But some gays, it seems, still feel they are the victims of discrimination. Gay rights activists have identified some 40 schools across the country which allegedly state in their sex-education guidelines that governors will not allow teachers to promote homosexuality, or are ambiguous on the issue.

Stonewall, which campaigns for homosexual rights, is indignant, and suggests that these schools are reviving the language of Section 28, the law introduced by the Thatcher government in 1988 aimed at ‘loony left’ councils, some of which were energetically promoting homosexuality in schools.

Section 28 banned councils from using taxpayers’ money to fund books, plays, films or other material to promote homosexuality. Though its wording was hardly draconian, and no prosecution was ever brought under it, Section 28 has assumed mythic proportions in the minds of gay activists.

Despite opposition from rebels of all parties in the House of Lords, as well as from the Roman Catholic Church and other religious groups, the law was removed from the statute book by the Blair government in 2003. In 2009, David Cameron apologised for the Tories’ original championing of Section 28.

How much has changed in ten years. The Department for Education is evidently embarrassed by the reports about the 40 or so schools, and various Tory, Lib Dem and Labour MPs are quoted as saying they must be brought into line, and we must not go back to the antediluvian past.

Many of these schools ‘outed’ by campaigners are self-governing Academies. Some have hastily backed down, while others have gone to ground. None seems to be eager to justify itself in public.

Yet the British Humanist Association, which has somehow got in on the act, huffs and puffs as though a major crime has been committed. Its spokesman speaks of the ‘pernicious’ Section 28, and the need to bring these errant schools to heel.

Meanwhile Ben Summerskill, chief executive of Stonewall, has circulated an email in which he announces a new series of training events for staff in primary and secondary schools this autumn ‘to equip teachers with the tools and confidence to tackle homosexual bullying’.

In fact, there’s no evidence of any homosexuals being bullied at any of these schools. Perhaps this is just Mr Summerskill’s way of saying that his organisation stands ready to re-educate teachers who show signs of straying from the new orthodoxy.

What strikes me about this story is that some of the representatives of a group that was once undoubtedly the victim of persecution are now showing a degree of intolerance towards people with whom they do not agree.

There are more than 30,000 schools in this country. A mere 40 or so have been identified as being either opposed to the promotion of homosexuality or ambiguous on the issue. This is a minuscule percentage, though of course there may be others.

And yet there is outrage, simulated or not. The campaigner Peter Tatchell, whose bravery in several spheres I admire, declares that ‘this is spookily similar to Section 28 in Britain and the new anti-gay law in Russia’.

Really? None of these schools appears to be demonising homosexuals. Grace Academy, which runs schools with a Christian ethos in Coventry, Solihull and Darlaston in the West Midlands, is quoted by The Independent newspaper as saying: ‘The governing body will not permit the promotion of homosexuality.’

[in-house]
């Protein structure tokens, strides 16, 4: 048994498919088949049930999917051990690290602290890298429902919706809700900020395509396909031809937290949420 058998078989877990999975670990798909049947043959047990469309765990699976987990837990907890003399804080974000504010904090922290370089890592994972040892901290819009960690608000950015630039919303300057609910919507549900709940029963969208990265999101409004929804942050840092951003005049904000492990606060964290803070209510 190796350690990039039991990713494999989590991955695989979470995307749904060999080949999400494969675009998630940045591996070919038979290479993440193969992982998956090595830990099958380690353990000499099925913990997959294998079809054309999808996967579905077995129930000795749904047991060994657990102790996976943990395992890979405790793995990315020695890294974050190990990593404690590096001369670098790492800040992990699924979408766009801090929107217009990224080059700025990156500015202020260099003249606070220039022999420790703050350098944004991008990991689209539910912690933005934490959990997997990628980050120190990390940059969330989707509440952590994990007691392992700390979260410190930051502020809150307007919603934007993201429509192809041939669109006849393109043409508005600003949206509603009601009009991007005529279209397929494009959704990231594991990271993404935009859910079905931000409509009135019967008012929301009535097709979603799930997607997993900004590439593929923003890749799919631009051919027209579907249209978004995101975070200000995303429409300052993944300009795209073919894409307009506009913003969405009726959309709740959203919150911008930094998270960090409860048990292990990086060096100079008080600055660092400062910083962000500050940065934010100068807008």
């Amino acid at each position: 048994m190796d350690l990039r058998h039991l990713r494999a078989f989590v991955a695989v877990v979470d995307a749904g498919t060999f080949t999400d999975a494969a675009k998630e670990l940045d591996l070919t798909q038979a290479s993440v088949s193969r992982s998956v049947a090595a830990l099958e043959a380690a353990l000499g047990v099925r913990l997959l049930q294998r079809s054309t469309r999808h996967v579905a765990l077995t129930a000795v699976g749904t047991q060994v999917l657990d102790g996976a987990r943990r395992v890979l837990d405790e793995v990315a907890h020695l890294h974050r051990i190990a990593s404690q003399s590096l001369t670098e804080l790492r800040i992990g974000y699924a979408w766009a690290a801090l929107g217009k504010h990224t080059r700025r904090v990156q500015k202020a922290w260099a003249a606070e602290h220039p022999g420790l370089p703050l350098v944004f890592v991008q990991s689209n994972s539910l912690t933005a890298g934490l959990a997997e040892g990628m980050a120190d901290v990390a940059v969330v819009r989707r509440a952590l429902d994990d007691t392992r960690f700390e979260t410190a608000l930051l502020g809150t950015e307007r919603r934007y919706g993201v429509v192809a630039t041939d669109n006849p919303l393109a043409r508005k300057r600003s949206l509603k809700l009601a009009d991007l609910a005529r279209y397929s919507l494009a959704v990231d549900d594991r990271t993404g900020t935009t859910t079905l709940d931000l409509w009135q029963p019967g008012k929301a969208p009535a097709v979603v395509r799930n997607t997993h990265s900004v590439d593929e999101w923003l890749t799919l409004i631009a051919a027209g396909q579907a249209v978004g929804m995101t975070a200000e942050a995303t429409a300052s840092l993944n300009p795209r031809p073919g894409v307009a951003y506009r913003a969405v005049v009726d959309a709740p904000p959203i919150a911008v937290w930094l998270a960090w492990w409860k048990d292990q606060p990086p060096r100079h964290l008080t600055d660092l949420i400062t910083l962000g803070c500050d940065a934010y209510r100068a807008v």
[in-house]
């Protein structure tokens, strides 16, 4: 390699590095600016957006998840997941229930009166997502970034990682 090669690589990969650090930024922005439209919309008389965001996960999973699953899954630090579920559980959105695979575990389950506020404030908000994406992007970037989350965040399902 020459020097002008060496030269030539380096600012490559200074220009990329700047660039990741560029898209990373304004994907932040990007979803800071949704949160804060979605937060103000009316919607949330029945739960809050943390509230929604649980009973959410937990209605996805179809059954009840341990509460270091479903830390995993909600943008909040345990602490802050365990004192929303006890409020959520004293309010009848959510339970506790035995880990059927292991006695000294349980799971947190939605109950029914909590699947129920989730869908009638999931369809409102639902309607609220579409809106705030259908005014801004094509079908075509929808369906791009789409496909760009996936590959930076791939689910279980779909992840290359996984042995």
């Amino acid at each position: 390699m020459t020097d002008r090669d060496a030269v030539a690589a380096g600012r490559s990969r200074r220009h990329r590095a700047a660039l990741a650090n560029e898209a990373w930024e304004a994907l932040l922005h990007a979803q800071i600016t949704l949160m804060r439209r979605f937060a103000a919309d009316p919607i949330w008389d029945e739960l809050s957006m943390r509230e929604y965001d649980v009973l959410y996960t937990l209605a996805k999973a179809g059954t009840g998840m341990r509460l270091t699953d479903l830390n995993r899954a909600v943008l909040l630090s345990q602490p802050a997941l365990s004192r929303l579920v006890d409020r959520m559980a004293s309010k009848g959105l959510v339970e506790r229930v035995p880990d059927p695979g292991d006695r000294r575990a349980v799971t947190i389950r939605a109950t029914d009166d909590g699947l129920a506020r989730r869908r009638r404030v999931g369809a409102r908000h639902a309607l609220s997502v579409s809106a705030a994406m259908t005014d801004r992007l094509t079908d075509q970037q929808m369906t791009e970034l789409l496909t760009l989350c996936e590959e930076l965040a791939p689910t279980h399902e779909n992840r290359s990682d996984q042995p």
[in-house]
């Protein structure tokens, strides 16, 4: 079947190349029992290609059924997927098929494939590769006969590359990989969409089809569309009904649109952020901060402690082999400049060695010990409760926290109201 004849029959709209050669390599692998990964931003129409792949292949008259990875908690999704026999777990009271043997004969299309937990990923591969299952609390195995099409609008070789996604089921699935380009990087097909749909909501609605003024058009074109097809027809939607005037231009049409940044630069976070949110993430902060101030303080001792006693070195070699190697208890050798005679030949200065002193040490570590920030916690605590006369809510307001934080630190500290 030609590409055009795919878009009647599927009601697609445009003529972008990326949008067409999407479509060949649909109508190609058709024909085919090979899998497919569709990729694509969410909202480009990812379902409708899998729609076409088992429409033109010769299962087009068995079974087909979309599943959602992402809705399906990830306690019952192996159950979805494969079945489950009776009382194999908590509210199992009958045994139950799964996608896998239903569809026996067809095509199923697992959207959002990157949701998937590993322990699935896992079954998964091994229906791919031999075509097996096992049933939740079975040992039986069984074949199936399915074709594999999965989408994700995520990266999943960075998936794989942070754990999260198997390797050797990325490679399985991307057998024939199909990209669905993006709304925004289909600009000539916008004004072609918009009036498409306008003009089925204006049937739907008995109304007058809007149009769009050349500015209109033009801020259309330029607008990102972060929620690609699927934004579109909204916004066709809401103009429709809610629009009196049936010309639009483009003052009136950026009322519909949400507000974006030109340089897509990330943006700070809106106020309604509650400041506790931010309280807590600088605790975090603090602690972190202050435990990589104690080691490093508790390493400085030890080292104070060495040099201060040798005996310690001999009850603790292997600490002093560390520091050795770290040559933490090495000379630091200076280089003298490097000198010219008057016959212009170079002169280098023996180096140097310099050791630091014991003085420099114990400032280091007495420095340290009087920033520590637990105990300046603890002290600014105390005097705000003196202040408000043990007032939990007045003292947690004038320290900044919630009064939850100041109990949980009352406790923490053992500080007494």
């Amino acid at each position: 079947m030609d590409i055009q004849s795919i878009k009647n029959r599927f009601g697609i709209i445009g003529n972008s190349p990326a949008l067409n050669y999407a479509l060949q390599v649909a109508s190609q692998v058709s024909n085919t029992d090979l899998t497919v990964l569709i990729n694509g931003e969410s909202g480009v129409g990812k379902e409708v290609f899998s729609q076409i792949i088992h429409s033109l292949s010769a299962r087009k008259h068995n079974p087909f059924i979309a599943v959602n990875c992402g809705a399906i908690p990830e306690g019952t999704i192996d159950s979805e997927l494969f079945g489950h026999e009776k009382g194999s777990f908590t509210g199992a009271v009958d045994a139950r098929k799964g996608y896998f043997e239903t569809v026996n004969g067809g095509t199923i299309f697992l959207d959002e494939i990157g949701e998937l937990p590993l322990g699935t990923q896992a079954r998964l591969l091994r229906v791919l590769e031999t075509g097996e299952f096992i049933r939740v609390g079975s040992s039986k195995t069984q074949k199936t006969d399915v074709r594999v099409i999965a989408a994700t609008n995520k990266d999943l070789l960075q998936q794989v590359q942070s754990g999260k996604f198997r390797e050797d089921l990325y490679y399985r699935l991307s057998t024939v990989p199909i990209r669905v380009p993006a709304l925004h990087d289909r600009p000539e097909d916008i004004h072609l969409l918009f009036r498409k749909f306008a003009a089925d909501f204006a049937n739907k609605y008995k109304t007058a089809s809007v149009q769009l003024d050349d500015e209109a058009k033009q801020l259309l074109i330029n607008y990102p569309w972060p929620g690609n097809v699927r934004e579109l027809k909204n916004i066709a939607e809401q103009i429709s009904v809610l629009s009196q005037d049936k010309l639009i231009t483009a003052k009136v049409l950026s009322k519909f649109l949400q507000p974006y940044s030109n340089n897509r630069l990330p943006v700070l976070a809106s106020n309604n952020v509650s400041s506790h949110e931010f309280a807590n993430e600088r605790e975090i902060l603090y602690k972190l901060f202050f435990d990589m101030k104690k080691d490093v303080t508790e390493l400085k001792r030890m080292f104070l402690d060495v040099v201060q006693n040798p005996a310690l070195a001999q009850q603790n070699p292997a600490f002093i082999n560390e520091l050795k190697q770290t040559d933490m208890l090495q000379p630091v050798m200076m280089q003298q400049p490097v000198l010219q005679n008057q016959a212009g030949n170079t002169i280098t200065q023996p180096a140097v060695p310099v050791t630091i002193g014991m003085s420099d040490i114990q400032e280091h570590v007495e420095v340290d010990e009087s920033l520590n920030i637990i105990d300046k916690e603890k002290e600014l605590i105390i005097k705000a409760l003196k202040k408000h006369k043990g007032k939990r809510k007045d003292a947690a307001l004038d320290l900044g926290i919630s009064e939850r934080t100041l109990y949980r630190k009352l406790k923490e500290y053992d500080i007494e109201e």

The two Crest Academies for boys and girls in Neasden, North-West London, have a similar rubric, as does the Castle View Enterprise Academy in Sunderland, though it has now deleted its guidance from its website.

Not one school cited by campaigners denounces homosexuality, or suggests that gays are in any way reprehensible. They simply do not want to promote it on an equal basis with heterosexuality. Of course, there may be schools, particularly Muslim ones, that take a harder line.

In my perfect world, schools would not offer any view about any sexual orientation.  Certainly no teacher ever did in an explicit way at my school. It should really be a matter for parents. But I accept that the State has long since arrogated to itself the right to instruct — I will not say indoctrinate — children in these matters.

What, though, if some parents do not agree with the State on grounds of conscience or religious belief? The whole philosophy behind Academies is that they should be self-governing and independent, and as free as possible from government diktats imposed by Whitehall.

Most of us, I think, would abhor any educational establishment that encouraged its pupils to discriminate against homosexuals, or any other social group. Apart from being morally objectionable, such an approach would break a number of laws.

If there is evidence of any teachers in a state school — or indeed any school — preaching hatred against gays, or stirring up prejudice against them, they should at the very least be dismissed, and preferably prosecuted.

But shouldn’t parents who have reservations about the promotion of homosexuality on equal terms with heterosexuality be free to send their children to schools where their views are reflected, as well as respected?

Such views were held by a majority of people until quite recently, and they are still held by many decent folk who don’t think that homosexuals are inferior or deviant or to be pitied in any way. Nonetheless, all things being equal, they would probably be happier if their children turned to be straight rather than gay.

Don’t such people have a right to influence their children’s values according to their own beliefs and consciences, rather than having them imposed by gay campaigners or commissars from the Department for Education, who extol freedom so long as it is the kind of freedom of which they approve?

Gays should be free to live and work and play just as non-gays are, and it is a credit to our society that at last they are able to do so. They have been abominably treated in the past, and perhaps a few of them still are.

But those gays and non-gays who believe in freedom of conscience should defend the rights of their fellow citizens so long as their own rights are not threatened.

Section 28 is dead and buried, and rightly so. But prejudice and intolerance live on. And they have a strange propensity to flourish among the people who were once their victims.